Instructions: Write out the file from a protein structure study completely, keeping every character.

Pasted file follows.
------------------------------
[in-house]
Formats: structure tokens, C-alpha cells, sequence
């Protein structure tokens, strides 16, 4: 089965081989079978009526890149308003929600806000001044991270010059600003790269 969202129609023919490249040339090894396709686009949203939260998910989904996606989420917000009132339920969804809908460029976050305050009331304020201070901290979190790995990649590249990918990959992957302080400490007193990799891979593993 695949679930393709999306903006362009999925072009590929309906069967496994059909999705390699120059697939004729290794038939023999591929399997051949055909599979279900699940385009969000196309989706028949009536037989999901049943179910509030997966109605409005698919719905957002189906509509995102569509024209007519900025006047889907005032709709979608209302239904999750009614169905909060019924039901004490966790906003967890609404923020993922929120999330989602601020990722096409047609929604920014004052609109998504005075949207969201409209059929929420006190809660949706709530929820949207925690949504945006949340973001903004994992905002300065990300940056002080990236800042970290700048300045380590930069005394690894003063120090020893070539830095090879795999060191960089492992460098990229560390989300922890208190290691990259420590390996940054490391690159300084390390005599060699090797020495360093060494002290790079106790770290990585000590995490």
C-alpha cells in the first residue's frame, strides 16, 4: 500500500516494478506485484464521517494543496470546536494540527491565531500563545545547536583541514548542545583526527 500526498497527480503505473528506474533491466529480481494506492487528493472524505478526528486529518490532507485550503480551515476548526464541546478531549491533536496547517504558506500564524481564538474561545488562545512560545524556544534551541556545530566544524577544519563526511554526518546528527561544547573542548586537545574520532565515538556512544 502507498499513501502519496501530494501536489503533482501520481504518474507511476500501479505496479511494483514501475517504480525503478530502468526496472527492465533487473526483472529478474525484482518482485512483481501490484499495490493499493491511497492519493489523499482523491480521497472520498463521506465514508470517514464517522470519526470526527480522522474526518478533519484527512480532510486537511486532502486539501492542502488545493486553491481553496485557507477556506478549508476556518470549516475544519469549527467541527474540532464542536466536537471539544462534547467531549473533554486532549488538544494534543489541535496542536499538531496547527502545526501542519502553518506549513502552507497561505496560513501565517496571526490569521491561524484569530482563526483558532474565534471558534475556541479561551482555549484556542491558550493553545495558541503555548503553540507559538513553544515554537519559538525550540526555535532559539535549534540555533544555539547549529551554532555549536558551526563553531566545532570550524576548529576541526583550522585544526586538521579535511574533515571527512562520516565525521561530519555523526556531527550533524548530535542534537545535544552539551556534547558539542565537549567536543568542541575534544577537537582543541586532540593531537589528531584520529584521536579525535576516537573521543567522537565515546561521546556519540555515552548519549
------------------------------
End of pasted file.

[in-house]
Formats: structure tokens, C-alpha cells, sequence
């Protein structure tokens, strides 16, 4: 089965081989079978009526890149308003929600806000001044991270010059600003790269 969202129609023919490249040339090894396709686009949203939260998910989904996606989420917000009132339920969804809908460029976050305050009331304020201070901290979190790995990649590249990918990959992957302080400490007193990799891979593993 695949679930393709999306903006362009999925072009590929309906069967496994059909999705390699120059697939004729290794038939023999591929399997051949055909599979279900699940385009969000196309989706028949009536037989999901049943179910509030997966109605409005698919719905957002189906509509995102569509024209007519900025006047889907005032709709979608209302239904999750009614169905909060019924039901004490966790906003967890609404923020993922929120999330989602601020990722096409047609929604920014004052609109998504005075949207969201409209059929929420006190809660949706709530929820949207925690949504945006949340973001903004994992905002300065990300940056002080990236800042970290700048300045380590930069005394690894003063120090020893070539830095090879795999060191960089492992460098990229560390989300922890208190290691990259420590390996940054490391690159300084390390005599060699090797020495360093060494002290790079106790770290990585000590995490």
C-alpha cells in the first residue's frame, strides 16, 4: 500500500516494478506485484464521517494543496470546536494540527491565531500563545545547536583541514548542545583526527 500526498497527480503505473528506474533491466529480481494506492487528493472524505478526528486529518490532507485550503480551515476548526464541546478531549491533536496547517504558506500564524481564538474561545488562545512560545524556544534551541556545530566544524577544519563526511554526518546528527561544547573542548586537545574520532565515538556512544 502507498499513501502519496501530494501536489503533482501520481504518474507511476500501479505496479511494483514501475517504480525503478530502468526496472527492465533487473526483472529478474525484482518482485512483481501490484499495490493499493491511497492519493489523499482523491480521497472520498463521506465514508470517514464517522470519526470526527480522522474526518478533519484527512480532510486537511486532502486539501492542502488545493486553491481553496485557507477556506478549508476556518470549516475544519469549527467541527474540532464542536466536537471539544462534547467531549473533554486532549488538544494534543489541535496542536499538531496547527502545526501542519502553518506549513502552507497561505496560513501565517496571526490569521491561524484569530482563526483558532474565534471558534475556541479561551482555549484556542491558550493553545495558541503555548503553540507559538513553544515554537519559538525550540526555535532559539535549534540555533544555539547549529551554532555549536558551526563553531566545532570550524576548529576541526583550522585544526586538521579535511574533515571527512562520516565525521561530519555523526556531527550533524548530535542534537545535544552539551556534547558539542565537549567536543568542541575534544577537537582543541586532540593531537589528531584520529584521536579525535576516537573521543567522537565515546561521546556519540555515552548519549